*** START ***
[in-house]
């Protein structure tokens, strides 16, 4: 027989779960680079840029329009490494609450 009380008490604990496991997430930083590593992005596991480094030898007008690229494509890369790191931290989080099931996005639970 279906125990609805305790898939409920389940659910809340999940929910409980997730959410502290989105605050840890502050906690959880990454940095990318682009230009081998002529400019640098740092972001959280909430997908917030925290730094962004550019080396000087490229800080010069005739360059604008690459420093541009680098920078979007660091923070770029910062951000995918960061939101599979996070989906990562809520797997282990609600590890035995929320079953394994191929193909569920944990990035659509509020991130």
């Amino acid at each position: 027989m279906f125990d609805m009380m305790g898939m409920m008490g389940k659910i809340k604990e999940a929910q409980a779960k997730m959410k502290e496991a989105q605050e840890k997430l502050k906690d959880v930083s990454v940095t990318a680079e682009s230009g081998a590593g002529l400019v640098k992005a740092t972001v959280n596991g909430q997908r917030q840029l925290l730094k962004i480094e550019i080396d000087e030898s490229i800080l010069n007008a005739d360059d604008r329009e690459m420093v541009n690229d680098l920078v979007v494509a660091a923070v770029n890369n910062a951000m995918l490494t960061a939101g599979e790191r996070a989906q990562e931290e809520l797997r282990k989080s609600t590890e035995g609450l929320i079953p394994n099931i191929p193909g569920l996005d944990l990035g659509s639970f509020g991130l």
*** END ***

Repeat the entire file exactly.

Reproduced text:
[in-house]
């Protein structure tokens, strides 16, 4: 027989779960680079840029329009490494609450 009380008490604990496991997430930083590593992005596991480094030898007008690229494509890369790191931290989080099931996005639970 279906125990609805305790898939409920389940659910809340999940929910409980997730959410502290989105605050840890502050906690959880990454940095990318682009230009081998002529400019640098740092972001959280909430997908917030925290730094962004550019080396000087490229800080010069005739360059604008690459420093541009680098920078979007660091923070770029910062951000995918960061939101599979996070989906990562809520797997282990609600590890035995929320079953394994191929193909569920944990990035659509509020991130």
């Amino acid at each position: 027989m279906f125990d609805m009380m305790g898939m409920m008490g389940k659910i809340k604990e999940a929910q409980a779960k997730m959410k502290e496991a989105q605050e840890k997430l502050k906690d959880v930083s990454v940095t990318a680079e682009s230009g081998a590593g002529l400019v640098k992005a740092t972001v959280n596991g909430q997908r917030q840029l925290l730094k962004i480094e550019i080396d000087e030898s490229i800080l010069n007008a005739d360059d604008r329009e690459m420093v541009n690229d680098l920078v979007v494509a660091a923070v770029n890369n910062a951000m995918l490494t960061a939101g599979e790191r996070a989906q990562e931290e809520l797997r282990k989080s609600t590890e035995g609450l929320i079953p394994n099931i191929p193909g569920l996005d944990l990035g659509s639970f509020g991130l």